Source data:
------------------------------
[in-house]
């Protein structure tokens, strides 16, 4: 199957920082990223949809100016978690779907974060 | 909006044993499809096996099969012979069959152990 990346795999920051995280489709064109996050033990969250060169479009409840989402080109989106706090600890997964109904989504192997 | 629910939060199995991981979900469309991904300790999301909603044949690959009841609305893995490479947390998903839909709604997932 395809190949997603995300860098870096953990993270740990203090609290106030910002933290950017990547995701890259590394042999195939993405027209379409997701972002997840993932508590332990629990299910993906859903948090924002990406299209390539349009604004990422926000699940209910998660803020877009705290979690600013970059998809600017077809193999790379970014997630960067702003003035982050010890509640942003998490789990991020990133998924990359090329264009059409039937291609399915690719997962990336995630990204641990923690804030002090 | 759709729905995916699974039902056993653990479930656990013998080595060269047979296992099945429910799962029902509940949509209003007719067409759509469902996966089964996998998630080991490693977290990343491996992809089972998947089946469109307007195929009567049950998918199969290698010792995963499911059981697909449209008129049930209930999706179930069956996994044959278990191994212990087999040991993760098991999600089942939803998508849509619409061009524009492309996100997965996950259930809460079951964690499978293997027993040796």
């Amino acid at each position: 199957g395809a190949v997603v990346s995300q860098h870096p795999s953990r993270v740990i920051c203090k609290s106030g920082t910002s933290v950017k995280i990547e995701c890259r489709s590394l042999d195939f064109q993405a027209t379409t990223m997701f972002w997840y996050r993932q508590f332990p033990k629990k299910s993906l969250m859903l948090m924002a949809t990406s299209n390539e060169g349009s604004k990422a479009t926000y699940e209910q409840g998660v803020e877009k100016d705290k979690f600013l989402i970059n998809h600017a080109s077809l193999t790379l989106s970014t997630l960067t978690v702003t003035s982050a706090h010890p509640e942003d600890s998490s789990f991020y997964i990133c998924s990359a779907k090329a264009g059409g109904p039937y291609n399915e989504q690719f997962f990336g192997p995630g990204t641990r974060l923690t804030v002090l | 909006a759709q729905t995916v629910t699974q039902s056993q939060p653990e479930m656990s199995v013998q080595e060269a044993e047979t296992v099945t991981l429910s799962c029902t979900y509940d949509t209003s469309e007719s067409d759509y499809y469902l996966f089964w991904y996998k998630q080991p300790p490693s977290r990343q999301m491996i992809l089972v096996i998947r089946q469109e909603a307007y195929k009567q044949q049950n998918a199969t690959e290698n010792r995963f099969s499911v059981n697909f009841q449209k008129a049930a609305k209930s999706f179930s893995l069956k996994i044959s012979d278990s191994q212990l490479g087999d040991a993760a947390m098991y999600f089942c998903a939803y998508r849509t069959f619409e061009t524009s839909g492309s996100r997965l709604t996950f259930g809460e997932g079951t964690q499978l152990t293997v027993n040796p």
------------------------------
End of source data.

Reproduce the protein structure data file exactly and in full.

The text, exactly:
[in-house]
């Protein structure tokens, strides 16, 4: 199957920082990223949809100016978690779907974060 | 909006044993499809096996099969012979069959152990 990346795999920051995280489709064109996050033990969250060169479009409840989402080109989106706090600890997964109904989504192997 | 629910939060199995991981979900469309991904300790999301909603044949690959009841609305893995490479947390998903839909709604997932 395809190949997603995300860098870096953990993270740990203090609290106030910002933290950017990547995701890259590394042999195939993405027209379409997701972002997840993932508590332990629990299910993906859903948090924002990406299209390539349009604004990422926000699940209910998660803020877009705290979690600013970059998809600017077809193999790379970014997630960067702003003035982050010890509640942003998490789990991020990133998924990359090329264009059409039937291609399915690719997962990336995630990204641990923690804030002090 | 759709729905995916699974039902056993653990479930656990013998080595060269047979296992099945429910799962029902509940949509209003007719067409759509469902996966089964996998998630080991490693977290990343491996992809089972998947089946469109307007195929009567049950998918199969290698010792995963499911059981697909449209008129049930209930999706179930069956996994044959278990191994212990087999040991993760098991999600089942939803998508849509619409061009524009492309996100997965996950259930809460079951964690499978293997027993040796």
């Amino acid at each position: 199957g395809a190949v997603v990346s995300q860098h870096p795999s953990r993270v740990i920051c203090k609290s106030g920082t910002s933290v950017k995280i990547e995701c890259r489709s590394l042999d195939f064109q993405a027209t379409t990223m997701f972002w997840y996050r993932q508590f332990p033990k629990k299910s993906l969250m859903l948090m924002a949809t990406s299209n390539e060169g349009s604004k990422a479009t926000y699940e209910q409840g998660v803020e877009k100016d705290k979690f600013l989402i970059n998809h600017a080109s077809l193999t790379l989106s970014t997630l960067t978690v702003t003035s982050a706090h010890p509640e942003d600890s998490s789990f991020y997964i990133c998924s990359a779907k090329a264009g059409g109904p039937y291609n399915e989504q690719f997962f990336g192997p995630g990204t641990r974060l923690t804030v002090l | 909006a759709q729905t995916v629910t699974q039902s056993q939060p653990e479930m656990s199995v013998q080595e060269a044993e047979t296992v099945t991981l429910s799962c029902t979900y509940d949509t209003s469309e007719s067409d759509y499809y469902l996966f089964w991904y996998k998630q080991p300790p490693s977290r990343q999301m491996i992809l089972v096996i998947r089946q469109e909603a307007y195929k009567q044949q049950n998918a199969t690959e290698n010792r995963f099969s499911v059981n697909f009841q449209k008129a049930a609305k209930s999706f179930s893995l069956k996994i044959s012979d278990s191994q212990l490479g087999d040991a993760a947390m098991y999600f089942c998903a939803y998508r849509t069959f619409e061009t524009s839909g492309s996100r997965l709604t996950f259930g809460e997932g079951t964690q499978l152990t293997v027993n040796p």